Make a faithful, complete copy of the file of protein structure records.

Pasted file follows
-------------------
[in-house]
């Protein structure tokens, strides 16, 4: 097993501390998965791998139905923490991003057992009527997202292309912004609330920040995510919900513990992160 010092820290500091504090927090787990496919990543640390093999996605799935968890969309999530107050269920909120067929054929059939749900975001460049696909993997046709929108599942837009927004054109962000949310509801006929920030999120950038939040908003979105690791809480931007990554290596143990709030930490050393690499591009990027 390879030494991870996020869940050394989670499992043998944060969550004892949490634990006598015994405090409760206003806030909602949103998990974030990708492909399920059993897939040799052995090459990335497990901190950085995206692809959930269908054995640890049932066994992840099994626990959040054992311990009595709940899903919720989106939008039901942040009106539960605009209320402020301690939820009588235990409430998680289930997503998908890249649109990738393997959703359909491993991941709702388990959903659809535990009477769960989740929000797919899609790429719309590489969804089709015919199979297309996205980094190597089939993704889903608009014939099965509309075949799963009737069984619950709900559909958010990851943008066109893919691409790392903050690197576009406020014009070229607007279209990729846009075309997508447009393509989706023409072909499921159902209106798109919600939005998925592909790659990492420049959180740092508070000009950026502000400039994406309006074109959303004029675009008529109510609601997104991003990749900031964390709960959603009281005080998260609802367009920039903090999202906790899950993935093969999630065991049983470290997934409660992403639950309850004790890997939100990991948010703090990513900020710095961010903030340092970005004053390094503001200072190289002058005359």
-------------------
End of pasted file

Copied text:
[in-house]
């Protein structure tokens, strides 16, 4: 097993501390998965791998139905923490991003057992009527997202292309912004609330920040995510919900513990992160 010092820290500091504090927090787990496919990543640390093999996605799935968890969309999530107050269920909120067929054929059939749900975001460049696909993997046709929108599942837009927004054109962000949310509801006929920030999120950038939040908003979105690791809480931007990554290596143990709030930490050393690499591009990027 390879030494991870996020869940050394989670499992043998944060969550004892949490634990006598015994405090409760206003806030909602949103998990974030990708492909399920059993897939040799052995090459990335497990901190950085995206692809959930269908054995640890049932066994992840099994626990959040054992311990009595709940899903919720989106939008039901942040009106539960605009209320402020301690939820009588235990409430998680289930997503998908890249649109990738393997959703359909491993991941709702388990959903659809535990009477769960989740929000797919899609790429719309590489969804089709015919199979297309996205980094190597089939993704889903608009014939099965509309075949799963009737069984619950709900559909958010990851943008066109893919691409790392903050690197576009406020014009070229607007279209990729846009075309997508447009393509989706023409072909499921159902209106798109919600939005998925592909790659990492420049959180740092508070000009950026502000400039994406309006074109959303004029675009008529109510609601997104991003990749900031964390709960959603009281005080998260609802367009920039903090999202906790899950993935093969999630065991049983470290997934409660992403639950309850004790890997939100990991948010703090990513900020710095961010903030340092970005004053390094503001200072190289002058005359």